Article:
Fewer partners will have to sell home in Scotland after loss of spouse


    Under the present Succession (Scotland) Act 1964, if a homeowner dies intestate then a property with a value that exceeds £300,000 could end up having to be sold – the spouse or civil partner of a person who dies without leaving a will has a “prior right” to receive the shared home below this ceiling.

    However, over £300,000, the property may be subject to rival claims from the deceased’s children or siblings.

    The Scottish Government intends raising the threshold to £473,000 to keep pace with increased property values since the previous threshold increase in 2005.

    Roseanna Cunningham said large majority of people of Scots would be able to stay in the family home – fewer people in Scotland will be forced to sell their homes should their wife, husband or civil partner die intestate.

    UK-wide figures estimate one in three people dies intestate and half of all people over the age of 45 have not yet made a will.

    Minister for community safety and legal affairs Roseanna Cunningham said: “These small but much-needed changes will offer protection for those who have lost a loved one and are left to deal with the consequences when no will has been made.

    “The increase in limits to £473,000 means that most people in Scotland will be able to stay in the family home they shared with their spouse or civil partner, sparing them the distress and disruption of leaving their homes at such a difficult time.”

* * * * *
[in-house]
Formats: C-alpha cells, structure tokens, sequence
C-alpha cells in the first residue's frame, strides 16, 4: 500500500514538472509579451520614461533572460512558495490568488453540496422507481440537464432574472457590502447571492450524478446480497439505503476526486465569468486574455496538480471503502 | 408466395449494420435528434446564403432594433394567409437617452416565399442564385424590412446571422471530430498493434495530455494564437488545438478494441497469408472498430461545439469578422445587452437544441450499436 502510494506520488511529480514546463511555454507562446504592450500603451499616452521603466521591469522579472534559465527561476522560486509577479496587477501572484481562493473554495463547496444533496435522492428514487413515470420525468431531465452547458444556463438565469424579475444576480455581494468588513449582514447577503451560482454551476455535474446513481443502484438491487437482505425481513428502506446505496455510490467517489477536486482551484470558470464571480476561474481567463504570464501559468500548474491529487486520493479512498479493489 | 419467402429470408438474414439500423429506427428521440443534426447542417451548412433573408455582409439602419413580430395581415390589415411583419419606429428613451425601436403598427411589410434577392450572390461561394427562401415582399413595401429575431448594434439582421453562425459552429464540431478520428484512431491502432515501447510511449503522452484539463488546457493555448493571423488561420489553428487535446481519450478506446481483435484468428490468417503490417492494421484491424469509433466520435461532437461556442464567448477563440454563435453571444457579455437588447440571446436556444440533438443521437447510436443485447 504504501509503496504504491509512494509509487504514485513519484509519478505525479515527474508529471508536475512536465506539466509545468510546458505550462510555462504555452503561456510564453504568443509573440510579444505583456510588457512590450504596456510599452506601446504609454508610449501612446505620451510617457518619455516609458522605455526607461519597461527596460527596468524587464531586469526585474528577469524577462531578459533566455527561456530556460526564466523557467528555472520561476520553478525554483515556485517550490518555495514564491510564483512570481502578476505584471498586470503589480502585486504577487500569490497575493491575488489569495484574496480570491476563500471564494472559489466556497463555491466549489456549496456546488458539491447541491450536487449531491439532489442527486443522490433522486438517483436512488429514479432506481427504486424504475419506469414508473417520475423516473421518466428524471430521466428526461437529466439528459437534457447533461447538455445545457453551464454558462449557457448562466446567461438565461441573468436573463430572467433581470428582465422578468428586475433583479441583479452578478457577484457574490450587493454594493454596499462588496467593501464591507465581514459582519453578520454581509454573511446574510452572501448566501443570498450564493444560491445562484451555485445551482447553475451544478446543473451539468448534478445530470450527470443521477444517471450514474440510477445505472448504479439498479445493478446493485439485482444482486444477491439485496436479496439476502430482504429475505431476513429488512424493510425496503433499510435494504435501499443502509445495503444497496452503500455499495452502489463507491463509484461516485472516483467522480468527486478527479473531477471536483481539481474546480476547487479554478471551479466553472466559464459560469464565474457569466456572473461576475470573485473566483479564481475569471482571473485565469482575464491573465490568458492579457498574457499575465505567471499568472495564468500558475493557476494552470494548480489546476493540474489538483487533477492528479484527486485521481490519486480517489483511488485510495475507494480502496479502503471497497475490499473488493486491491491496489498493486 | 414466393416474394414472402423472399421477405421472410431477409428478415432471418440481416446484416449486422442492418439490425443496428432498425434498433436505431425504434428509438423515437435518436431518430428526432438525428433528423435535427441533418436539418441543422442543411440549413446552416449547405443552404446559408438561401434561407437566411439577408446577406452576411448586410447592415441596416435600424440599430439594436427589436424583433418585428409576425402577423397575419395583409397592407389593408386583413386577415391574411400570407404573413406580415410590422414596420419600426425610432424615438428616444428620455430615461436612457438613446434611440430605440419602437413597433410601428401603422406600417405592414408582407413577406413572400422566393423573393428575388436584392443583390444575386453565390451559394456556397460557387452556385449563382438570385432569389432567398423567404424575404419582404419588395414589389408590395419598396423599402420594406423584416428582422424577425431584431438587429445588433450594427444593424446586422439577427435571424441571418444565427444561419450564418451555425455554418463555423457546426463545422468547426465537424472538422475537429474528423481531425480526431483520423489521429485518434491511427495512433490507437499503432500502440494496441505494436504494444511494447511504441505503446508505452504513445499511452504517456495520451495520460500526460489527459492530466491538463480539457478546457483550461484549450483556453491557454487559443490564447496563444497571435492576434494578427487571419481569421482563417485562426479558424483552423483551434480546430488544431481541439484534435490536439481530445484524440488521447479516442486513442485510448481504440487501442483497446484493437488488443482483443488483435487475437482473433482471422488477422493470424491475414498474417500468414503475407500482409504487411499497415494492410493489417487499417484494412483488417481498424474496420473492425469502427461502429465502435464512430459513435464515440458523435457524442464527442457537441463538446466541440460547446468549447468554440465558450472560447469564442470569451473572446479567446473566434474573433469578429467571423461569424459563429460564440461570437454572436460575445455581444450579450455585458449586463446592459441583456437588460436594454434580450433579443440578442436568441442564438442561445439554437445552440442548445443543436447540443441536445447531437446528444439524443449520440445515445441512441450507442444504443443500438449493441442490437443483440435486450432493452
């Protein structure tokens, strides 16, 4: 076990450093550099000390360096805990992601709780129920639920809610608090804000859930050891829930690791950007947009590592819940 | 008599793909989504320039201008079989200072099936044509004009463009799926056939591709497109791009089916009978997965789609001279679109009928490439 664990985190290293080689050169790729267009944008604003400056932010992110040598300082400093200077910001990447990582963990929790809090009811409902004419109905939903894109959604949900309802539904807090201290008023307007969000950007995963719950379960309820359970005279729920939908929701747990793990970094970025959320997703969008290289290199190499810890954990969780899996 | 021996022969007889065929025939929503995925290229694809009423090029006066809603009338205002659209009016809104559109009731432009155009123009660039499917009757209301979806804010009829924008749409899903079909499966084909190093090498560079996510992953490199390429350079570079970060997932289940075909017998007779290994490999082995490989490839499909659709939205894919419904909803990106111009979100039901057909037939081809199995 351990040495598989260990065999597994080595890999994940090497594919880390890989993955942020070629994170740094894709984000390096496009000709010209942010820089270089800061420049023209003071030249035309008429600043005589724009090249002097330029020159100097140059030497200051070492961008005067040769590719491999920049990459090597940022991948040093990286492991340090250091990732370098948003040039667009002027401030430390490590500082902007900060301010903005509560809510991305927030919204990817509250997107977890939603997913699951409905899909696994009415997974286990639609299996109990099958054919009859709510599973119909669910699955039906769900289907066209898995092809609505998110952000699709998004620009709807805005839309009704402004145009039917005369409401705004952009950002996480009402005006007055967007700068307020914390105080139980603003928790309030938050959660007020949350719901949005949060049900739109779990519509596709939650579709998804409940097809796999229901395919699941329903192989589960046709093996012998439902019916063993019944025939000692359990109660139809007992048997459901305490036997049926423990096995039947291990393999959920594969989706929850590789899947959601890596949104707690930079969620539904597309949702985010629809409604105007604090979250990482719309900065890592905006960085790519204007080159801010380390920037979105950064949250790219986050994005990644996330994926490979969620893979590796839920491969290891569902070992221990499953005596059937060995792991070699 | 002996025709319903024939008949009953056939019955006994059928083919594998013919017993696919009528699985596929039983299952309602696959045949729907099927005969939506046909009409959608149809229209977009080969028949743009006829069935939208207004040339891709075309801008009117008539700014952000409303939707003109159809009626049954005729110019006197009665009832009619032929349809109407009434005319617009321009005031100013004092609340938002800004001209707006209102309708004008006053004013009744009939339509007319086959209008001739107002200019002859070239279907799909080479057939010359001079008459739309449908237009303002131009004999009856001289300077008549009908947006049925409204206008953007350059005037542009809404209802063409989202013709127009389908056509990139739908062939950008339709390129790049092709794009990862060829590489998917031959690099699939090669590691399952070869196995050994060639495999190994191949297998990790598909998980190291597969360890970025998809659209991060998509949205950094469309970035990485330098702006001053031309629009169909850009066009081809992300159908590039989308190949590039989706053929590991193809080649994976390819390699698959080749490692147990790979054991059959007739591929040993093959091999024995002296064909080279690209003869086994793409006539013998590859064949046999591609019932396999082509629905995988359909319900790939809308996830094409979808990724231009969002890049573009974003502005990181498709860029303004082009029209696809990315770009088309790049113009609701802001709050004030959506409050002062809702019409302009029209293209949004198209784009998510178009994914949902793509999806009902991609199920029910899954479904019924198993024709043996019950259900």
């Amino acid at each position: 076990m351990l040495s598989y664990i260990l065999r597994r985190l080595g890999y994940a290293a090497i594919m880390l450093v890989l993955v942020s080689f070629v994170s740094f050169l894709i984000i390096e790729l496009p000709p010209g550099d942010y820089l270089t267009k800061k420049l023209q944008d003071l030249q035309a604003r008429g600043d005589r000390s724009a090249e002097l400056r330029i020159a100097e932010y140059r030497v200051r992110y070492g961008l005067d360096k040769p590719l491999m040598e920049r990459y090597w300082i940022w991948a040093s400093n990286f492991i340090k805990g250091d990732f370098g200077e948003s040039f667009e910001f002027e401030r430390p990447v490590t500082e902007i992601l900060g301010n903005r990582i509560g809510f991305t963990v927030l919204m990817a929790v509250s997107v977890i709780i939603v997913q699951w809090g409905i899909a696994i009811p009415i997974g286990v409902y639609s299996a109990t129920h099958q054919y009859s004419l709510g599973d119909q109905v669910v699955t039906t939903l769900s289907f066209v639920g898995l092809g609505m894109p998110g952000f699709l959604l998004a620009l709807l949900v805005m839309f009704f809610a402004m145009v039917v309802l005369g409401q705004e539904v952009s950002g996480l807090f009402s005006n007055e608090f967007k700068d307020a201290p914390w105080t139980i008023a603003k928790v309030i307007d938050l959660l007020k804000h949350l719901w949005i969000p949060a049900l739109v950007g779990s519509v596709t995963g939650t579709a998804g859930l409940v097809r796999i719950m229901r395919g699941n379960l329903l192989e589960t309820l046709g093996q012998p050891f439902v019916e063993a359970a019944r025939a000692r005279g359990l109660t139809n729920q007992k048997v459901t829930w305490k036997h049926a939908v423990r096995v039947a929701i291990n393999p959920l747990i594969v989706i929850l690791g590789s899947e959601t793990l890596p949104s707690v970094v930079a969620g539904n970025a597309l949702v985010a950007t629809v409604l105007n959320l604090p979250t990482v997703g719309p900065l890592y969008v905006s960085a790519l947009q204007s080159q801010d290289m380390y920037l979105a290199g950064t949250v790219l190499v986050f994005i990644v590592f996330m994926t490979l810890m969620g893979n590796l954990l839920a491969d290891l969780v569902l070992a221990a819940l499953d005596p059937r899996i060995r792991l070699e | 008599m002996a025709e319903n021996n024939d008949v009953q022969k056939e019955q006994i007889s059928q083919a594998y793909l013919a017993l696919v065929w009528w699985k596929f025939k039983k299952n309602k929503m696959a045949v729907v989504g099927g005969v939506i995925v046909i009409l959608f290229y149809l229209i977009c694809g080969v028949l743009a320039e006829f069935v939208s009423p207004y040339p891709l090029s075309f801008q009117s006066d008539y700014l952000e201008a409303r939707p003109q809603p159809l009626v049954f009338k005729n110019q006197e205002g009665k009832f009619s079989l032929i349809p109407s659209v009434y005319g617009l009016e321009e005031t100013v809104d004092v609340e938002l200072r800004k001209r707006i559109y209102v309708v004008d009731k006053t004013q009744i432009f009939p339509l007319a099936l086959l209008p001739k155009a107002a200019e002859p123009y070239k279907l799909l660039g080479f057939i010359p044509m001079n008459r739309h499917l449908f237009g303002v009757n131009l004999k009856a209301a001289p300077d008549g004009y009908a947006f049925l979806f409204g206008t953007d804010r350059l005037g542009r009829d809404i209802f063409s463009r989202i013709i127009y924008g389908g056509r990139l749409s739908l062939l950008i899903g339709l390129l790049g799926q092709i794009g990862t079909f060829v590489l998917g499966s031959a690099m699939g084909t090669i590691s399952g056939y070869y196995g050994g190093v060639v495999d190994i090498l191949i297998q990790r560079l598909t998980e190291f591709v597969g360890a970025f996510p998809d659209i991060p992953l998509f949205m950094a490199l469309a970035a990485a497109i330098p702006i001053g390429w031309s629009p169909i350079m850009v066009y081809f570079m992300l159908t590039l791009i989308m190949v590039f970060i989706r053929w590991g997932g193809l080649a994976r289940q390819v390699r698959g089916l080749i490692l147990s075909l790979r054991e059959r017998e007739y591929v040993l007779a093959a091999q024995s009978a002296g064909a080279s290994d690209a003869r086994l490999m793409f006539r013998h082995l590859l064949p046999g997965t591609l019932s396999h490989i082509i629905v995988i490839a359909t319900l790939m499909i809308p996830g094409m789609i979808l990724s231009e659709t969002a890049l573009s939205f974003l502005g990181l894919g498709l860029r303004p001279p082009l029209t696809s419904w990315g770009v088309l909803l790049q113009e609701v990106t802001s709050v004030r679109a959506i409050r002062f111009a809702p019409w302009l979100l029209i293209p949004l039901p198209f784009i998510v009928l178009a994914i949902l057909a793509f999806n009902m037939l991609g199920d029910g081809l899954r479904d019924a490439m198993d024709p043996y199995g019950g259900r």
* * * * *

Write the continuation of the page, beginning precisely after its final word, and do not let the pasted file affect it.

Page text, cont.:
Another positive change to inheritance law will allow small estates to be processed without surviving family members having to pay high legal costs.  When an estate is worth less than £36,000 – up from the current figure of £30,000 – a sheriff clerk will be able to prepare an inventory and declaration to finalise the property.

    Ms Cunningham said: “The increase to £36,000 for small estates will mean a greater number of estates will be able to be finalised without the need for extra legal expenses and should benefit less well-off families.”

    These changes to the Succession (Scotland) Act 1964 are due to come into force in February following a Scottish Government consultation.

    Lindsay Scott, communications and campaigns manager for Age Scotland, said: “We think it is a good thing as it will mean more people will be able to stay in property after their partner has died.

    “However, what this should really highlight is the importance of making a will.

    “The fact remains that there are too many people dying intestate. These disputes would not arise if a will had been made.”